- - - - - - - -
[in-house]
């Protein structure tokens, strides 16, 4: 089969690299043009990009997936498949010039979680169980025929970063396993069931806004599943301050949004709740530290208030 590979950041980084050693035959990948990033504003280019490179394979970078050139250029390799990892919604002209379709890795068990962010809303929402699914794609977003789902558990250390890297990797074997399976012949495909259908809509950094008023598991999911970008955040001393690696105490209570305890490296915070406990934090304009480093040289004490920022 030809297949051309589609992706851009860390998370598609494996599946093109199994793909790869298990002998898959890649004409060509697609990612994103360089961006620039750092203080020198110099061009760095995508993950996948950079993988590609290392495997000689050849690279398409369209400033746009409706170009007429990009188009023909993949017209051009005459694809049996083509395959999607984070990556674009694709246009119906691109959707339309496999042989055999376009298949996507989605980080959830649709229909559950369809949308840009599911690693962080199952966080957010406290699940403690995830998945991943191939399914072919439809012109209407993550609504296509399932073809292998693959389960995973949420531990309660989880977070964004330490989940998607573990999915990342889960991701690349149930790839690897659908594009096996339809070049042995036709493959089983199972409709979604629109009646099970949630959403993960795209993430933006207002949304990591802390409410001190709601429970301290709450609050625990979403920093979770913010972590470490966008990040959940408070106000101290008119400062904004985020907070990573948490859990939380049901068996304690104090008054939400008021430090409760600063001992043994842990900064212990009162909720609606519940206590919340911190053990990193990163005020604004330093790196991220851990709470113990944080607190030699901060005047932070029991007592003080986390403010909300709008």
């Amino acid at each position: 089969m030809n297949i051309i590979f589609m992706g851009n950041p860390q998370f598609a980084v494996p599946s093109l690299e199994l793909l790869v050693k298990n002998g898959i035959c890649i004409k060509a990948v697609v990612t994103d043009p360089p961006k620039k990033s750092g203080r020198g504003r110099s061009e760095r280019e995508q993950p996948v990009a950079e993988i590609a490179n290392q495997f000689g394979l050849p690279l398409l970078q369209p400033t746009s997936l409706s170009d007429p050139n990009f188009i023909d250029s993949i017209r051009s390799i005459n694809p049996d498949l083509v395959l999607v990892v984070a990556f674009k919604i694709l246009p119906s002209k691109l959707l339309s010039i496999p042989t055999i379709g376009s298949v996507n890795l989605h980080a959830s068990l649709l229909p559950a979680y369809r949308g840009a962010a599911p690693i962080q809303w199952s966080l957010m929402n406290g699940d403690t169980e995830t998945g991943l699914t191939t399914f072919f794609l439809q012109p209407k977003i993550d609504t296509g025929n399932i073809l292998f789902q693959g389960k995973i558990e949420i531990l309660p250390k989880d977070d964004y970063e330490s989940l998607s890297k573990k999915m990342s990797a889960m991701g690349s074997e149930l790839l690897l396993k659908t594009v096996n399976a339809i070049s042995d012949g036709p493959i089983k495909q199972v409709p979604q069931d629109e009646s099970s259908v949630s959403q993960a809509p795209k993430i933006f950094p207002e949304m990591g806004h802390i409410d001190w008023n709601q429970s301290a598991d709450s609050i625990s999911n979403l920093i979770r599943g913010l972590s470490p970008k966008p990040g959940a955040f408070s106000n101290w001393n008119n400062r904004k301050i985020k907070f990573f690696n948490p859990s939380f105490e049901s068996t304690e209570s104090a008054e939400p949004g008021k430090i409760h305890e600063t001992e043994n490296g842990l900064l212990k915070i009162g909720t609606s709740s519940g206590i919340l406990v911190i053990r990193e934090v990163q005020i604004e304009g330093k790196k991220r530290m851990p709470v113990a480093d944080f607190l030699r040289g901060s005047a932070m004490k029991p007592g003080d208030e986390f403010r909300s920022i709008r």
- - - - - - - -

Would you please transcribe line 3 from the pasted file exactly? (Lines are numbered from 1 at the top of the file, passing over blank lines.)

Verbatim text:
């Amino acid at each position: 089969m030809n297949i051309i590979f589609m992706g851009n950041p860390q998370f598609a980084v494996p599946s093109l690299e199994l793909l790869v050693k298990n002998g898959i035959c890649i004409k060509a990948v697609v990612t994103d043009p360089p961006k620039k990033s750092g203080r020198g504003r110099s061009e760095r280019e995508q993950p996948v990009a950079e993988i590609a490179n290392q495997f000689g394979l050849p690279l398409l970078q369209p400033t746009s997936l409706s170009d007429p050139n990009f188009i023909d250029s993949i017209r051009s390799i005459n694809p049996d498949l083509v395959l999607v990892v984070a990556f674009k919604i694709l246009p119906s002209k691109l959707l339309s010039i496999p042989t055999i379709g376009s298949v996507n890795l989605h980080a959830s068990l649709l229909p559950a979680y369809r949308g840009a962010a599911p690693i962080q809303w199952s966080l957010m929402n406290g699940d403690t169980e995830t998945g991943l699914t191939t399914f072919f794609l439809q012109p209407k977003i993550d609504t296509g025929n399932i073809l292998f789902q693959g389960k995973i558990e949420i531990l309660p250390k989880d977070d964004y970063e330490s989940l998607s890297k573990k999915m990342s990797a889960m991701g690349s074997e149930l790839l690897l396993k659908t594009v096996n399976a339809i070049s042995d012949g036709p493959i089983k495909q199972v409709p979604q069931d629109e009646s099970s259908v949630s959403q993960a809509p795209k993430i933006f950094p207002e949304m990591g806004h802390i409410d001190w008023n709601q429970s301290a598991d709450s609050i625990s999911n979403l920093i979770r599943g913010l972590s470490p970008k966008p990040g959940a955040f408070s106000n101290w001393n008119n400062r904004k301050i985020k907070f990573f690696n948490p859990s939380f105490e049901s068996t304690e209570s104090a008054e939400p949004g008021k430090i409760h305890e600063t001992e043994n490296g842990l900064l212990k915070i009162g909720t609606s709740s519940g206590i919340l406990v911190i053990r990193e934090v990163q005020i604004e304009g330093k790196k991220r530290m851990p709470v113990a480093d944080f607190l030699r040289g901060s005047a932070m004490k029991p007592g003080d208030e986390f403010r909300s920022i709008r």